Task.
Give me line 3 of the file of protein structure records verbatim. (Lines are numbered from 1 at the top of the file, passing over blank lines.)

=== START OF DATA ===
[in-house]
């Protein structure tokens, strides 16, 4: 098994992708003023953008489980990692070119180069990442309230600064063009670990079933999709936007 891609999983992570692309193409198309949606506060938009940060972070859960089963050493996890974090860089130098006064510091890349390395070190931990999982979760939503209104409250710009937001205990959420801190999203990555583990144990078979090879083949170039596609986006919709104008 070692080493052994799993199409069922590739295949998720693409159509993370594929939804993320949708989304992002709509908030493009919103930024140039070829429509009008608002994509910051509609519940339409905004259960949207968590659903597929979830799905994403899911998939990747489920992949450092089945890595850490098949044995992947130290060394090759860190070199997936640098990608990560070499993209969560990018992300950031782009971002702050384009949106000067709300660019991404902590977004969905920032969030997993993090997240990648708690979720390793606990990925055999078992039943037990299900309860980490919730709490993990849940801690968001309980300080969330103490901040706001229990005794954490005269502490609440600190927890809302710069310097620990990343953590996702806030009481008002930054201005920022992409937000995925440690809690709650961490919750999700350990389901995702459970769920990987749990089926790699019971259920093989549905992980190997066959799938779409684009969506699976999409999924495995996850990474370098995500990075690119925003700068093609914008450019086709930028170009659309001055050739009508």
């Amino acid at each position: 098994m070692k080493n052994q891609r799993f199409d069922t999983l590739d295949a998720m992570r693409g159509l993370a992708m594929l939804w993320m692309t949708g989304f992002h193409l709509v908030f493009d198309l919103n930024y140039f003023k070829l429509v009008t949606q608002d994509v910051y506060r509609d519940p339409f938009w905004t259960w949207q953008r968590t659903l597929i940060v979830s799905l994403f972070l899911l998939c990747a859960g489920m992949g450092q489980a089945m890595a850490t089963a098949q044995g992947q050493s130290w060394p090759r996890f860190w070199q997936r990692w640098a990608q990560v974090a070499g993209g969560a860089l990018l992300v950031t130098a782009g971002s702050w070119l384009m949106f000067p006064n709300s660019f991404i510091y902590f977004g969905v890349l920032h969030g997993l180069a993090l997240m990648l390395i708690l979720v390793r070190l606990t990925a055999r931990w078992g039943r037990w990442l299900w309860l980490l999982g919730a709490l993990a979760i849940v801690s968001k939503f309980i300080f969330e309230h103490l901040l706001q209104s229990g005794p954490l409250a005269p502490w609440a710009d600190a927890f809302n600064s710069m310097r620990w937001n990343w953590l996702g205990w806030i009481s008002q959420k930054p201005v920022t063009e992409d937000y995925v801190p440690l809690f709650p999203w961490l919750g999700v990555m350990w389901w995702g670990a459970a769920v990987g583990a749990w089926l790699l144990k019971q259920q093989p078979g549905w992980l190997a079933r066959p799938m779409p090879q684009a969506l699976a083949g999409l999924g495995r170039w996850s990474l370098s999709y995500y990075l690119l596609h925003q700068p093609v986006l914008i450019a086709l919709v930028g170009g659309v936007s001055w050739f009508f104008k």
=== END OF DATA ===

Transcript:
């Amino acid at each position: 098994m070692k080493n052994q891609r799993f199409d069922t999983l590739d295949a998720m992570r693409g159509l993370a992708m594929l939804w993320m692309t949708g989304f992002h193409l709509v908030f493009d198309l919103n930024y140039f003023k070829l429509v009008t949606q608002d994509v910051y506060r509609d519940p339409f938009w905004t259960w949207q953008r968590t659903l597929i940060v979830s799905l994403f972070l899911l998939c990747a859960g489920m992949g450092q489980a089945m890595a850490t089963a098949q044995g992947q050493s130290w060394p090759r996890f860190w070199q997936r990692w640098a990608q990560v974090a070499g993209g969560a860089l990018l992300v950031t130098a782009g971002s702050w070119l384009m949106f000067p006064n709300s660019f991404i510091y902590f977004g969905v890349l920032h969030g997993l180069a993090l997240m990648l390395i708690l979720v390793r070190l606990t990925a055999r931990w078992g039943r037990w990442l299900w309860l980490l999982g919730a709490l993990a979760i849940v801690s968001k939503f309980i300080f969330e309230h103490l901040l706001q209104s229990g005794p954490l409250a005269p502490w609440a710009d600190a927890f809302n600064s710069m310097r620990w937001n990343w953590l996702g205990w806030i009481s008002q959420k930054p201005v920022t063009e992409d937000y995925v801190p440690l809690f709650p999203w961490l919750g999700v990555m350990w389901w995702g670990a459970a769920v990987g583990a749990w089926l790699l144990k019971q259920q093989p078979g549905w992980l190997a079933r066959p799938m779409p090879q684009a969506l699976a083949g999409l999924g495995r170039w996850s990474l370098s999709y995500y990075l690119l596609h925003q700068p093609v986006l914008i450019a086709l919709v930028g170009g659309v936007s001055w050739f009508f104008k």